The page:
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Heating effect of electric current


Electric current flowing through a conductor/wire also produces the heating effect across the length of the wire. You must have observed your electrical devices like television, fan, electric bulb etc get hot after operating them for few hours. This is simply the heating effect produced by electric current flowing in the device.

Work is done by the battery in supplying an electric current in a circuit. A part of the battery’s energy may be consumed into some useful work like in rotating the blades of an electric fan. Rest of the battery's energy may be expended in the form of heat to raise the temperature of gadget.
If the electric circuit is purely resistive, that is, we have a system of resistors only connected to a battery; the source energy continually gets dissipated entirely in the form of heat. This is known as the heating effect of electric current. This effect is utilised in devices such as electric heater, electric iron etc. 

Expression for heating effect of electric current 

Consider a purely resistive circuit, a resistor R connected to a voltage source V. Let current I flows through a resistor of resistance R. Let the potential difference across it be V. Let t be the time during which a charge Q flows across. The work done in moving the charge Q through a potential difference V is

\[W= VQ\]
Since \(Q=It\), therefore,
Using Ohm's law, \(V=IR\),
\[W=I^2Rt\]For purely resistive circuit, the work done by the battery gets dissipated in the resistor as heat.

Joule’s Law of Heating 

According to Joule’s law of heating, heat produced in a resistor is 
(i) directly proportional to the square of current, 
(ii) directly proportional to resistance, and 
(iii) directly proportional to the time for which the current flows through the resistor. 

Undesirable effect of heating in electric circuit 

(1) Heating effect of electric current convert useful electrical energy into heat. 
(2) In electric circuits, the unavoidable heating increases the temperature of the gadget and alter their properties.

Practical Applications of Heating Effect of Electric Current 

(1) The electric laundry iron, electric toaster, electric oven, electric kettle and electric heater devices are based on Joule’s heating.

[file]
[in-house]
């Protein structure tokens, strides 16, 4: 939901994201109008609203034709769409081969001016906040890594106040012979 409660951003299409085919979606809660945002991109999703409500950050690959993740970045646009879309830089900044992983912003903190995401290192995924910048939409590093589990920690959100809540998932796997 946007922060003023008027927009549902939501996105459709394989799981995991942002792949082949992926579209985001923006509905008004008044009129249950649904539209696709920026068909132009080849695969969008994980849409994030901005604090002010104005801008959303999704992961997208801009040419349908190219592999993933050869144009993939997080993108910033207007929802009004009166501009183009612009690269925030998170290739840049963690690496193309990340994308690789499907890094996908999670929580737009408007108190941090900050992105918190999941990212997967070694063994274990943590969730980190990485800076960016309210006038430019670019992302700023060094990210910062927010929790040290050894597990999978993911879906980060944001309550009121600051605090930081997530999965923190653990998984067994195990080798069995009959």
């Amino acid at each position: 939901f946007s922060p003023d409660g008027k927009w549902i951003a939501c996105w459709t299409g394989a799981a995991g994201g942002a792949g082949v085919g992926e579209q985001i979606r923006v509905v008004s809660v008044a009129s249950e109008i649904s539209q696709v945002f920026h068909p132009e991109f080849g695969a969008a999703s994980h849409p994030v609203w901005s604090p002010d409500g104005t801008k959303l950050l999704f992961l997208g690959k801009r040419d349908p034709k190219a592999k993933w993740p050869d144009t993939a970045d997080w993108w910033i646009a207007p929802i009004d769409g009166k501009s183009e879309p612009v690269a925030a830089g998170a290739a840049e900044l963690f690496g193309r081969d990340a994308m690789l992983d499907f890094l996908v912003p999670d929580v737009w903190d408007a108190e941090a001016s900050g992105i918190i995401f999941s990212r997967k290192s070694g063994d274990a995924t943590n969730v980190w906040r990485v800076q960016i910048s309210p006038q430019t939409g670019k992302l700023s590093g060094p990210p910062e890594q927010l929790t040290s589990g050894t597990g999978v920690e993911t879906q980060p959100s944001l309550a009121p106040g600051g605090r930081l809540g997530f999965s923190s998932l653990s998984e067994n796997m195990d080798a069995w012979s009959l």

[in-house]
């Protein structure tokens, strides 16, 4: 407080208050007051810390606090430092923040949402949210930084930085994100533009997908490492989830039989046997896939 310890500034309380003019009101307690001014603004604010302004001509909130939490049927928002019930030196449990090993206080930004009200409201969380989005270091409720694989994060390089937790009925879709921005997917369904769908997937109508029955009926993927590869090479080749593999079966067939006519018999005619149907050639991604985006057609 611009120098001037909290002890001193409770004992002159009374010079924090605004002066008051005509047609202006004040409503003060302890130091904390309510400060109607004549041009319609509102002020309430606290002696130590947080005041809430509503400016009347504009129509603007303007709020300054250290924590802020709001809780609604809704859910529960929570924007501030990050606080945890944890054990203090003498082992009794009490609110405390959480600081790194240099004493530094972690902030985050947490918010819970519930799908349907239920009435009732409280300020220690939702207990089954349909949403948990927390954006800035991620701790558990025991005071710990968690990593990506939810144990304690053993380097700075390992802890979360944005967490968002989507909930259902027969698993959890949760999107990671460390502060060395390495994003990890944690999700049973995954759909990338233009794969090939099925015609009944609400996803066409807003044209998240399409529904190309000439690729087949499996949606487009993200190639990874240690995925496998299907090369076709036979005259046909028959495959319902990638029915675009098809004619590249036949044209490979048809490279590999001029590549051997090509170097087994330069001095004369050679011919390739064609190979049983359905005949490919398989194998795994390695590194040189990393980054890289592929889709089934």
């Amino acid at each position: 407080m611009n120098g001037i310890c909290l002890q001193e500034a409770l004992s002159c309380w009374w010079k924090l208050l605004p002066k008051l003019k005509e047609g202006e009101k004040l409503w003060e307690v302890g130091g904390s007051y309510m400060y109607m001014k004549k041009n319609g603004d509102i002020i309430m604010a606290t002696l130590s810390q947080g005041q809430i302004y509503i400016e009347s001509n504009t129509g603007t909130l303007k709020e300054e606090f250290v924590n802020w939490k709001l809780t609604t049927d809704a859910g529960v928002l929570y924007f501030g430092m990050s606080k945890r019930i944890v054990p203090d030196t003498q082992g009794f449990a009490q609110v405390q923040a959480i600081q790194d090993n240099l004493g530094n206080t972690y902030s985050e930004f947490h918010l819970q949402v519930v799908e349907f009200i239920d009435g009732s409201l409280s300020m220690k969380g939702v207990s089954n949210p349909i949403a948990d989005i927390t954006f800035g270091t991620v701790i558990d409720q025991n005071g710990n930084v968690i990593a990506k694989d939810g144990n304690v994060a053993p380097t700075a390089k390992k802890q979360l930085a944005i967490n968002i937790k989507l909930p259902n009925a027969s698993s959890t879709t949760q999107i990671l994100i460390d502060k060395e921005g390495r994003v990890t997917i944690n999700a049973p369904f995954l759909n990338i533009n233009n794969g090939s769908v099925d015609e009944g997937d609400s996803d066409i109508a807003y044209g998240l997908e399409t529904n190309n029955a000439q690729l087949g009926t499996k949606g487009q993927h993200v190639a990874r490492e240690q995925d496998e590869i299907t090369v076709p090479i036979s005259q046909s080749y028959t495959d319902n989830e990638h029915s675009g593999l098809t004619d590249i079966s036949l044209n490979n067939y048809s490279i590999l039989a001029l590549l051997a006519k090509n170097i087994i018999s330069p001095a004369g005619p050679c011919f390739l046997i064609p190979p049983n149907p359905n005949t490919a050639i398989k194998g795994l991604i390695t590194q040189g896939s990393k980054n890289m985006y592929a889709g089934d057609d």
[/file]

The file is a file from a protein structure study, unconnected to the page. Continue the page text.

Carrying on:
(2) The electric heating is used to produce light, as in an electric bulb. 
(3) The functioning of fuse in electric circuit is based on joule’s heating.

Working of Electric iron, Electric toaster etc 

Alloys such as nichrome ( an alloy of nickel, chromium, manganese and iron), Constantan ( alloy of copper and nickel) and manganin (alloy of copper, manganese and nickel ) are used as an element of heating devices. Two properties which make these alloys suitable for heating element are: 
(a) High resistivity than metal. 
(b) Do not oxidise at higher temperature. 

When a large current is passed through these alloys then according to joule’s heating a large amount of heat is generated.

Working of Electric bulb 

The filament of electric bulb is made up of tungsten. The melting point of tungsten is very high ( 3380°C) When electric current is passed through tungsten filament it gets very hot and emits light. The filament is thermally isolated from the surrounding. The bulbs are usually filled with chemically inactive nitrogen and argon gases to prolong the life of filament. Most of the power consumed by the filament appears as heat, but a small part of it is in the form of light radiated. 

Two properties of tungsten which makes them suitable as filament of electric bulb 
(a) Very high melting point ( 3380°C) 
(b) Can be drawn into very thin wires 
(c) High resistivity than metals 

Electric Fuse 

Electric fuse protects circuits and appliances by stopping the flow of any unduly high electric current. It consists of a piece of wire made of a metal or an alloy of appropriate melting point, for example aluminium, copper, iron, lead etc. 

Working: If a current larger than the specified value flows through the circuit, the temperature of the fuse wire increases. This melts the fuse wire and breaks the circuit.

Capacity of fuse wire: The fuses used for domestic purposes are rated as 1 A, 2 A, 3 A, 5 A, 10 A, etc.
Connection of fuse wire in circuit: The fuse is placed in series with the device.


1. An electric heater of resistance 8 Ω draws 15 A from the service mains 2 hours. Calculate the rate at which heat is developed in the heater. 

2. Two conducting wires of the same material and of equal lengths and equal diameters are first connected in series and then parallel in a circuit across the same potential difference. Calculate the ratio of heat produced in series and parallel combinations. 

3. Two resistors each of resistance 6Ω are first connected in series and then parallel in a circuit across a battery of 10V. Calculate the ratio of heat produced in series and parallel combination. 

4. An electric iron of resistance 20 Ω takes a current of 5 A. Calculate the heat developed in 30 s.

5.Compute the heat generated while transferring 96000 coulomb of charge in one hour through a potential difference of 50 V. 

6. 100 J of heat are produced each second in a 4 Ω resistance. Find the potential difference across the resistor. 

7. An electric iron consumes energy at a rate of 840 W when heating is at the maximum rate and 360 W when the heating is at the minimum. The voltage is 220 V. What are the current and the resistance in each case?


  1. Please enter numericals in description


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